It's August vacation and you're miles from home, and from the church you've been attending for 10 years, with a commitment that has settled more or less to the robotic level of your commitment to the Acme supermarket you also frequent.
You're at Yosemite or in Cape Cod and don't know the churches there. Perhaps you will take the safe way and look for a sign in front of a steepled building that boasts your "brand" on it: Baptist, Presbyterian, Methodist.
Last year at the Jersey shore, after a little eeny meeny miny moe, I went for one that had no steeple or building at all, but was tucked into a strip mall on touristy Asbury Street between Eighth and Ninth. A little placard by the door read: "Cornerstone Ministries: Casual about dress, serious about God." That sounded like good priorities, and like a place I would feel welcomed at. It turned out that I was not disappointed.
A very interesting situation arises when you walk in cold like that to a church, with no denominational clues to automatically set up your expectations. Anything is possible. You don't know if you will find exuberant joy in Christ, or dead formalism---or any of the myriad shades in between. You don't know if they will like contemporary Christian hymns, or think they're of the devil. You don't know if they will talk a lot, or a little, or not at all about the Holy Spirit. You don't know if the pastor will overflow with high expectations of the present power of the blood of Christ, or will merely offer erudition in a three-point sermon.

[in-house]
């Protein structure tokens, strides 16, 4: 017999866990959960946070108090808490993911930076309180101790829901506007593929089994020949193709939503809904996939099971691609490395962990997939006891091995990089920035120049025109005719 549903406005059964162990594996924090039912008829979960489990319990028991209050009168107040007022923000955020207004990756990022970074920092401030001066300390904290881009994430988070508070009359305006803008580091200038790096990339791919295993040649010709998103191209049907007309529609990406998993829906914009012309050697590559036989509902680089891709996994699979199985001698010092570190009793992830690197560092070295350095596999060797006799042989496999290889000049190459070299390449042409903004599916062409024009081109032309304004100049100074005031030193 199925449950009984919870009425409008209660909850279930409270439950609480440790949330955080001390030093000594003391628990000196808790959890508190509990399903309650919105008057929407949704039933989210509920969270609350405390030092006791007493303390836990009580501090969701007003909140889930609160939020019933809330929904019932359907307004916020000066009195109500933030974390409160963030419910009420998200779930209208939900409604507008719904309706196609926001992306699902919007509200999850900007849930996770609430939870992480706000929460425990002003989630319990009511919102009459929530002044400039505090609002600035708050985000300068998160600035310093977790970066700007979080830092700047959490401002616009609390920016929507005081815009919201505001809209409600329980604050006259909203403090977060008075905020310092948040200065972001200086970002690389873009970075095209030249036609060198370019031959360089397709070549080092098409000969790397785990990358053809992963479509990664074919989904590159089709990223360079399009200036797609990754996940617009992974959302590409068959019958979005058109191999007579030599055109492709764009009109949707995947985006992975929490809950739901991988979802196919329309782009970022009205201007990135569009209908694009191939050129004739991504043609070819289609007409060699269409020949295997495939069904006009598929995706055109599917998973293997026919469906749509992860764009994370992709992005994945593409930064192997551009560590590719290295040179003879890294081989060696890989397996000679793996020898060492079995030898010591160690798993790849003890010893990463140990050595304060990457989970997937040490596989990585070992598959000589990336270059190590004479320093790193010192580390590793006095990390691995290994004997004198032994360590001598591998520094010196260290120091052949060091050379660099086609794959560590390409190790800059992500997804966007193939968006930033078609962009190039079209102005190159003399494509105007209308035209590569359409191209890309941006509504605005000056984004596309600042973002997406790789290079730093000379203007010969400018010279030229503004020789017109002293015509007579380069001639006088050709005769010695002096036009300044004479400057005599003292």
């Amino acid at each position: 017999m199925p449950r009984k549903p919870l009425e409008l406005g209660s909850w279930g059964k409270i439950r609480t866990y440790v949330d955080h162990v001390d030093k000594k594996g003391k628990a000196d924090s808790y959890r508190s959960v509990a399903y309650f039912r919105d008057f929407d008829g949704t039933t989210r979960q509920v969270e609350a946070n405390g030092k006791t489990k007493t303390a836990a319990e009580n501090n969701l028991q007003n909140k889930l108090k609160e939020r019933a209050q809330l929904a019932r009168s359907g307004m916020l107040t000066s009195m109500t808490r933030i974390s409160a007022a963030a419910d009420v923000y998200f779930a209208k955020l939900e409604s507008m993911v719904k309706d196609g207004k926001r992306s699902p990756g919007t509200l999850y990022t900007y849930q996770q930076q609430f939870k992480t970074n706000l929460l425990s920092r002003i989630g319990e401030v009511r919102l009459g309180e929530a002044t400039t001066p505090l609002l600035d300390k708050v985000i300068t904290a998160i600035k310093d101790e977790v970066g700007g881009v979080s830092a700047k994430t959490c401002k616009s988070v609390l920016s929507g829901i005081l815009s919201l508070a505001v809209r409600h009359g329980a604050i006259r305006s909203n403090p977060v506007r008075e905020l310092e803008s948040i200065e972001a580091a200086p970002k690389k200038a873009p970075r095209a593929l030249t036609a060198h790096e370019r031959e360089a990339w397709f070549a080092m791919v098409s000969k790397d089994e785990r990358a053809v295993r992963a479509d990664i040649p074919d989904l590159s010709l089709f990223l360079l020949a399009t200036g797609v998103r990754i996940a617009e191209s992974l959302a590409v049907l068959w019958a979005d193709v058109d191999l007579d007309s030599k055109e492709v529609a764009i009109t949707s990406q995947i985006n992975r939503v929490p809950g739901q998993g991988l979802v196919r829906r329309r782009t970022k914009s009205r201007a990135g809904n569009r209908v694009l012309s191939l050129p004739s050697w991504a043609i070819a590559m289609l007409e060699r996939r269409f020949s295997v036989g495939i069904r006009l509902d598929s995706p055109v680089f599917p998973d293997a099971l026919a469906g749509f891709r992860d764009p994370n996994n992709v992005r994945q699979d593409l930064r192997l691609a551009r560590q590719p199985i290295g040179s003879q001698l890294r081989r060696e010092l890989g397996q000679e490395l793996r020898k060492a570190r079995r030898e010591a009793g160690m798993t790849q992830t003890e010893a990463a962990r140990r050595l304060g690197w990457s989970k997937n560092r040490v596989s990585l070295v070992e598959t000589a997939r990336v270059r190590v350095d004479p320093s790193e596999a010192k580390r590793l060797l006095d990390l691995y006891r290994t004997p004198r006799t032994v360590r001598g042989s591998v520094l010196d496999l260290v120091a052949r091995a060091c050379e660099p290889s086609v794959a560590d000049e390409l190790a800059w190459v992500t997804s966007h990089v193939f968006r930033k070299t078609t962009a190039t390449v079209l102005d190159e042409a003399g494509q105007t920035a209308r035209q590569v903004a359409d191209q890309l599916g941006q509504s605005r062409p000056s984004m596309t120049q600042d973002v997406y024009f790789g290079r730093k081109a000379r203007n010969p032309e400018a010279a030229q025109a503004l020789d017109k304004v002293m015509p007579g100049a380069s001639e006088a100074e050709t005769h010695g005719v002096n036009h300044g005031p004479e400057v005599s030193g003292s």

I can make do with just about any church for one Sunday of the year, even if I end up as disappointed as Jesus was when he went hopefully to the fig tree and found it barren. But it's a different story if I am looking for a home church. Then I will come with a few tests to determine if it's the place for me. I will observe the following:
Does the church exhibit joy in Christ? Does the pastor set a tone of faith by putting the most faith-ful construction on every word of Scripture? Are my faith in Jesus and my love for Him built up by being here? Are people evidently loving and serving one another? Are they welcoming of strangers? Do I feel the ineffable presence of God? Would I be embarrassed to raise my hands in worship if I felt like it? Would it be OK to voice an audible "amen" during the sermon now and then? Would I feel comfortable saying in the midst of this assembly, "Oh, how I love Jesus!"
To hear commentaries by Andrée Seu, click here.